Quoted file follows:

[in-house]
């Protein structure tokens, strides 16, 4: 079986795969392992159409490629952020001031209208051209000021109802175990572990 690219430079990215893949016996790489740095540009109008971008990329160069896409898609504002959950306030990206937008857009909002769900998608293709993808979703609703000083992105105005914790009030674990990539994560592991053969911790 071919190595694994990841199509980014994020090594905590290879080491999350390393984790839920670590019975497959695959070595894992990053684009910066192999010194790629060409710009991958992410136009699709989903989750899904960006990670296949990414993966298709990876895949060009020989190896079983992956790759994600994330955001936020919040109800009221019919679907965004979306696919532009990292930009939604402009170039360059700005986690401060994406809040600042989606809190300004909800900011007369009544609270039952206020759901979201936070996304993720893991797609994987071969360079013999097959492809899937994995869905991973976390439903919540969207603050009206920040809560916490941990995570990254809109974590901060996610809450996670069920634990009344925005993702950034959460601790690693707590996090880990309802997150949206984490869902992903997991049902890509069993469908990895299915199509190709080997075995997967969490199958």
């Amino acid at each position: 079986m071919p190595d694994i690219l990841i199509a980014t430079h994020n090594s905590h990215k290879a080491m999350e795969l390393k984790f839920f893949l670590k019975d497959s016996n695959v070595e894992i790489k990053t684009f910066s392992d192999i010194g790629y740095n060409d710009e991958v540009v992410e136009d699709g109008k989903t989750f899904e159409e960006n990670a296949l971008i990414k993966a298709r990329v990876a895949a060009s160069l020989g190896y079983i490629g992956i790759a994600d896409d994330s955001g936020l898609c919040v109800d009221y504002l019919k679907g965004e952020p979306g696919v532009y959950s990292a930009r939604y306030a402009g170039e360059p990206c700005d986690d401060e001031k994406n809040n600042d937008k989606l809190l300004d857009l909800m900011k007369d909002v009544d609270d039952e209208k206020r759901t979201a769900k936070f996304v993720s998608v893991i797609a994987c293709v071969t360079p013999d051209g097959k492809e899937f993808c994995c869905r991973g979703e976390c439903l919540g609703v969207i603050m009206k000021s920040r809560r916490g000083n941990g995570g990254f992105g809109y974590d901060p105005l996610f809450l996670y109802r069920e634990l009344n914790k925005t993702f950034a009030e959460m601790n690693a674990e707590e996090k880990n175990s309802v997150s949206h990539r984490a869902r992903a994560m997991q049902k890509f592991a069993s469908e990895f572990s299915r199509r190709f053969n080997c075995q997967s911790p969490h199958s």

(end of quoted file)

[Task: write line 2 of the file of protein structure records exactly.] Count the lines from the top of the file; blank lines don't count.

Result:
């Protein structure tokens, strides 16, 4: 079986795969392992159409490629952020001031209208051209000021109802175990572990 690219430079990215893949016996790489740095540009109008971008990329160069896409898609504002959950306030990206937008857009909002769900998608293709993808979703609703000083992105105005914790009030674990990539994560592991053969911790 071919190595694994990841199509980014994020090594905590290879080491999350390393984790839920670590019975497959695959070595894992990053684009910066192999010194790629060409710009991958992410136009699709989903989750899904960006990670296949990414993966298709990876895949060009020989190896079983992956790759994600994330955001936020919040109800009221019919679907965004979306696919532009990292930009939604402009170039360059700005986690401060994406809040600042989606809190300004909800900011007369009544609270039952206020759901979201936070996304993720893991797609994987071969360079013999097959492809899937994995869905991973976390439903919540969207603050009206920040809560916490941990995570990254809109974590901060996610809450996670069920634990009344925005993702950034959460601790690693707590996090880990309802997150949206984490869902992903997991049902890509069993469908990895299915199509190709080997075995997967969490199958």